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Wednesday, July 10, 2013

The Thousand Names by Django Wexler w/ bonus review of The Penitent Damned (Reviewed by Liviu Suciu & Mihir Wanchoo)


Official Author Website 
Order the book HERE 
Enter to win 2 signed ARCs of the The Thousand Names (Worldwide)
Read the prologue and chapter one HERE 

Author Information: Django Wexler graduated from Carnegie Mellon University in Pittsburgh with degrees in creative writing and computer science, and worked for the university in artificial intelligence research. Eventually he migrated to Microsoft in Seattle, where he now lives with two cats and a teetering mountain of books. When not planning Shadow Campaigns, he wrangles computers, paints tiny soldiers, and plays games of all sorts.

OFFICIAL BLURB: Captain Marcus d’Ivoire, commander of one of the Vordanai empire’s colonial garrisons, was resigned to serving out his days in a sleepy, remote outpost. But that was before a rebellion upended his life. And once the powder smoke settled, he was left in charge of a demoralized force clinging tenuously to a small fortress at the edge of the desert. 

To flee from her past, Winter Ihernglass masqueraded as a man and enlisted as a ranker in the Vordanai Colonials, hoping only to avoid notice. But when chance sees her promoted to command, she must win the hearts of her men and lead them into battle against impossible odds.

The fates of both these soldiers and all the men they lead depend on the newly arrived Colonel Janus bet Vhalnich, who has been sent by the ailing king to restore order. His military genius seems to know no bounds, and under his command, Marcus and Winter can feel the tide turning. But their allegiance will be tested as they begin to suspect that the enigmatic Janus’s ambitions extend beyond the battlefield and into the realm of the supernatural—a realm with the power to ignite a meteoric rise, reshape the known world, and change the lives of everyone in its path.

FORMAT/INFO: The Thousand Names is 528 pages long divided over twenty-seven numbered chapters with a prologue and epilogue that are divided into three parts. Narration is in third-person by Marcus d’Ivoire, Winter Ihernglass, and Jaffa-Dan-IlnThe Thousand Names is the opening volume of The Shadow Campaigns.

July 2, 2013 marked the e-book and paperback publication of The Thousand Names by Roc books (Penguin) in the US and by Del Rey UK across the Atlantic.



ANALYSIS: I had first heard of Django Wexler’s debut The Thousand Names a few months earlier. The blurb really sounded interesting and the book was an enticing one. Liviu was really excited about it and even spoke about it in his post about highly expected series debuts. Liviu was very much impressed by it, going as far as to call it “a very impressive and very polished series debut that covers everything one wants in an epic fantasy and a top 25 of mine for sure with the sequel being a huge ASAP book” and you can read his entire review over at Goodreads. After reading all of Liviu’s thoughts, I got hold of an ARC and dove in to an epic fantasy debut with very high expectations.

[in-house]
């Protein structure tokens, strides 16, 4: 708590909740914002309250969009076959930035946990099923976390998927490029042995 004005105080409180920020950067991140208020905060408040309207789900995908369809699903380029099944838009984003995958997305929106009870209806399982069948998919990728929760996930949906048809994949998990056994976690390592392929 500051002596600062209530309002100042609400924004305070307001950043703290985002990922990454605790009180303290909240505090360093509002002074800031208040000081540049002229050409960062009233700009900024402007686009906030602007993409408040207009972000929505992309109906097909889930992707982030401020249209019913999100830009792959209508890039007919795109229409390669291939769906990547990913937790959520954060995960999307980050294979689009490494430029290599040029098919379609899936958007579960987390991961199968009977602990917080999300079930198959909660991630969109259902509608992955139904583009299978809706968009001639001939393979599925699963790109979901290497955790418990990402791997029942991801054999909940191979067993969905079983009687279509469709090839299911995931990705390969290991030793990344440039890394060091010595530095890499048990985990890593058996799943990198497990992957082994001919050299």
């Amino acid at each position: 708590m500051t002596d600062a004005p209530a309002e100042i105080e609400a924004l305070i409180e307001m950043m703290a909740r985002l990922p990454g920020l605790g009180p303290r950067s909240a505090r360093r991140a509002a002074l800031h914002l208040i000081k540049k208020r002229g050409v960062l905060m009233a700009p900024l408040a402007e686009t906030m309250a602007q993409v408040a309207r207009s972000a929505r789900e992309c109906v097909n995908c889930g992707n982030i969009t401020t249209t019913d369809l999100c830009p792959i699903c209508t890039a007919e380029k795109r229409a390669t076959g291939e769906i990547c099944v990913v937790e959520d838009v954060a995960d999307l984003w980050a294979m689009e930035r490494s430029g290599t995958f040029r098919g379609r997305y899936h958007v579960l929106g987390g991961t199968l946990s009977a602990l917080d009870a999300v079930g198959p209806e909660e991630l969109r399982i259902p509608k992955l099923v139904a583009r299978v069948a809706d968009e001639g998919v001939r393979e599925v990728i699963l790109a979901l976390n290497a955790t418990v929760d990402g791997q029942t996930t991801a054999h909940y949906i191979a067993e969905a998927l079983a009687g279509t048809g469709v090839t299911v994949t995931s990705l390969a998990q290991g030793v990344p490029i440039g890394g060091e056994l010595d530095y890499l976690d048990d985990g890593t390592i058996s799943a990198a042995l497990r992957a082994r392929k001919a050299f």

The story of The Thousand Names begins with the prologue, that ironically focuses on the “Other side”. We are introduced to Jaffa-Dan-Iln the grand justice of the ruling city of Ashe-Katarion in the land of Khandar. Who is trying to get a coalition of The Redeemers, a fanatic religious order that has risen to rule Khandar. The Redeemer group are led by Yatchick-Dan-Rahksa and are at odds with General Khotba who leads the Khandar auxiliary forces. Lastly there’s Maalik-Dan-Belial also known as the Steel Ghost, leader of the Desoltai tribe raiders. They are trying to figure out the best way to rule however their alliance is fraught with jealousy and squabbling. Their opponents are the Vordanai empire colonial garrisons stationed at a desert outpost.

Among them are our two main POV protagonists, first is Winter Ihernglass, a woman masquerading as a man and who has escaped a turbulent past to become a successful soldier but disliked by her compatriots for her aloof behavior (as she tries to minimize chances of her gender being recognized). Then there’s captain Marcus D’Ivoire, a simple man with honest ideals and more than a capable mind who will be forced to deal with a colonel that will test his patience, his mental acuity and his loyalty towards his friends, and country. Lastly there’s Colonel Janus bet Vhalnich who doesn't get a POV but serves a fascinating character in himself with shades of a military version of Sherlock Holmes or agent A.X.L. Pendergast for those acquainted with Preston & Child’s most famous creation.

Firstly beginning with why this book created such a big impression on me, even though it’s a debut, the main plot is very well structured and the readers are gradually introduced to the world as well as the characters. The story is a slow one to start as the reader is immersed into the world of the Vordanai soldiers especially with Winter and Marcus. Both are very different individuals but as POV characters go they are gems to read about. Both these characters are evolving throughout the entire story and the readers get a perfect view into this metamorphosis. Here’s what I liked about both characters, even though they adhere to fantasy soldier tropes, the author gives them very discerning personas. Thereby making them very intriguing POV characters and fun ones to root for as well. With Winter we get get to see her evolution from a common foot soldier into a higher rank and along the way we get to witness her bravery, compassion and decency. I admit as female POV characters go, she was one of the best ones I've read about and she was the emotional focus of this story and my favorite character as well.

Marcus is more of a simple soldier who is beholden to his values but as the campaign progresses, he's rather forced to take sides and still uphold his values. His struggles are rather competently portrayed and you can't but cheer both Winter and Marcus as both strive to do what's right for their regiment and their cause. Besides these POV characters, there is a considerably wide character cast that is featured in this story chief among this is Colonel Janus bet Vhalnich who is vastly Holmes-like in matters of strategy and behavior. A formidable character and one who is seen only through Marcus’ POV, however I hope he gets a POV turn in the future books. Then there’s the crew serving with Winter who are an equally interesting and fun group. All in all there are quite a few characters whom the readers will be delighted to know and can hope for a POV cast status in the future books.